I READ recently that the words in the Bible "an eye for an eye" did not necessarily provide support for capital punishment. The writer's argument was that the expression was conceived in a time when there were no prisons, and that the Bible must be interpreted in line with present-day circumstances.
This would be good advice for those concerned about loss of autonomy for universities as a result of the recent bill, which you covered in some detail (THES December 5). The papal bulls and royal charters which determine the level of independence for some universities were conceived up to five centuries ago in some cases.
The problems faced by universities are the result of favourable changes in society. More people than ever attend university, people no longer conveniently die off before they become a cost on the state, and populations are making ever-increasing demands in areas of health, leisure and employment rights while simultaneously demanding lower taxes.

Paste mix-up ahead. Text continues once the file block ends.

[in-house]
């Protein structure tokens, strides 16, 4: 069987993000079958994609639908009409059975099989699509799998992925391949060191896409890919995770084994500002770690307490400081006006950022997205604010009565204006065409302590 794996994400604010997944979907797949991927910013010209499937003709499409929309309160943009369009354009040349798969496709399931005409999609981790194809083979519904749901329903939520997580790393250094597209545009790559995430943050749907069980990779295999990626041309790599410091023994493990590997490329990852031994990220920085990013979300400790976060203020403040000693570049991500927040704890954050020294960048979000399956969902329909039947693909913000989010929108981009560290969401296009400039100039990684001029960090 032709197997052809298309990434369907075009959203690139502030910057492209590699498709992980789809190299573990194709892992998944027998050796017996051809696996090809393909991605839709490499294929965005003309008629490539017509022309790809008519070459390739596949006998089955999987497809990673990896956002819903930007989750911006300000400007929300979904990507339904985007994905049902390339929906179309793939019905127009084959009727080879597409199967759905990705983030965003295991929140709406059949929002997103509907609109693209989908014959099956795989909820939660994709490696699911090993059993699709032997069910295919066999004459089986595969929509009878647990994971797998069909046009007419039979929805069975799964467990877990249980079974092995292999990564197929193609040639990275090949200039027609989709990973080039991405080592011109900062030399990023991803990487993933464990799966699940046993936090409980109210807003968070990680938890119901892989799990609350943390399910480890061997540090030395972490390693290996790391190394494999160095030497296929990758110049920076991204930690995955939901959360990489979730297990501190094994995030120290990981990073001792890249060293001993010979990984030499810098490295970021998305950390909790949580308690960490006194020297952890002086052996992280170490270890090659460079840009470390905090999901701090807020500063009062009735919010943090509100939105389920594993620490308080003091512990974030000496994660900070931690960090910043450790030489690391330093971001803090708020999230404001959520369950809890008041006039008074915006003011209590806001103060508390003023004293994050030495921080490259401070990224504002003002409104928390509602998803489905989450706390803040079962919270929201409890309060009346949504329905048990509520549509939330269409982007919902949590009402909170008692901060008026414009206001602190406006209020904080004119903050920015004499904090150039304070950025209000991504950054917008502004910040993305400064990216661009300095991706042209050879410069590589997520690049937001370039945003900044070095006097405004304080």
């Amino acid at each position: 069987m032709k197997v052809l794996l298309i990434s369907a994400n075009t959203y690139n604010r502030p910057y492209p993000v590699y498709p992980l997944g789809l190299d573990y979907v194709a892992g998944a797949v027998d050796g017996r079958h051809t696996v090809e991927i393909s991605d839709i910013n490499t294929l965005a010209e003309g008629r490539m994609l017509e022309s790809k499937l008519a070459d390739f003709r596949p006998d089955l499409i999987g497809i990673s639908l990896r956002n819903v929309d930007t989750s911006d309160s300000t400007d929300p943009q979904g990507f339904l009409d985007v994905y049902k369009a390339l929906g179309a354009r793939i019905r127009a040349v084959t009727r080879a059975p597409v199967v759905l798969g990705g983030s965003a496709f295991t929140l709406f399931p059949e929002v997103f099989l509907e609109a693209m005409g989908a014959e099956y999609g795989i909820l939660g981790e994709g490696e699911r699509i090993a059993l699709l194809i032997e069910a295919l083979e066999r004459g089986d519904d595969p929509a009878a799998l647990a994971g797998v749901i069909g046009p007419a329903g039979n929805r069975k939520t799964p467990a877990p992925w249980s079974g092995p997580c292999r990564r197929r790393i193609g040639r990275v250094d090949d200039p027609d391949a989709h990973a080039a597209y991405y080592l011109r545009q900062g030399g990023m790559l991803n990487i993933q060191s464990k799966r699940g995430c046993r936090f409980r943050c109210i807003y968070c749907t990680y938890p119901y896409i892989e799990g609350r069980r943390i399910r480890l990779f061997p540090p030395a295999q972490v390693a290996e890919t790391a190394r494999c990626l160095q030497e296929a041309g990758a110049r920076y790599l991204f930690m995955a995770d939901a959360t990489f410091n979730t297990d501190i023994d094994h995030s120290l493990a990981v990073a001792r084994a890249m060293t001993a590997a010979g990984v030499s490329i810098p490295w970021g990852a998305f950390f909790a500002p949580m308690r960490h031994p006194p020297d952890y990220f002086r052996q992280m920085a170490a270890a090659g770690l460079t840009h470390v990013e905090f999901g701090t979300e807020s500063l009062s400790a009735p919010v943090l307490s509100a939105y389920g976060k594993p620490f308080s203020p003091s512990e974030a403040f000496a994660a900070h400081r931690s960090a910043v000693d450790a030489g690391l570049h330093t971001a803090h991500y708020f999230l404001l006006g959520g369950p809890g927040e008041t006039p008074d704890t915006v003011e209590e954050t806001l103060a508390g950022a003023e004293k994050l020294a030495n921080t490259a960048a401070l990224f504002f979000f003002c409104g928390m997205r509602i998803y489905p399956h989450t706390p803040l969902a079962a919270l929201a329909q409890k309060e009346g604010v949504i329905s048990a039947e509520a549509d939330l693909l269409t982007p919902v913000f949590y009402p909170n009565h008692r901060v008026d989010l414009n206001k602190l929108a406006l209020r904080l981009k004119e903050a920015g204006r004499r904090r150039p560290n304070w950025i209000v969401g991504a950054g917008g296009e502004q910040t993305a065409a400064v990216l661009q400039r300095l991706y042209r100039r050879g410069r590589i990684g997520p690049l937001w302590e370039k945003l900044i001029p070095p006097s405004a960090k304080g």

Something has to give. Charles Dickens first told us what it means when outgoings are less than income, heaven knows what he would have made of a deficit of Pounds 800 million (THES, December 5).
Times have changed. The lecturer who put a sign on his door informing his students that he had lost interest in the subject and would not be teaching it any longer belongs to a different age. A dilution of autonomy seems to me a small price for the higher education sector to pay in return for more or less continuing in its present form. There are some more obvious and ruthless alternatives.
Tom McAra Barbeth Place, Cumbernauld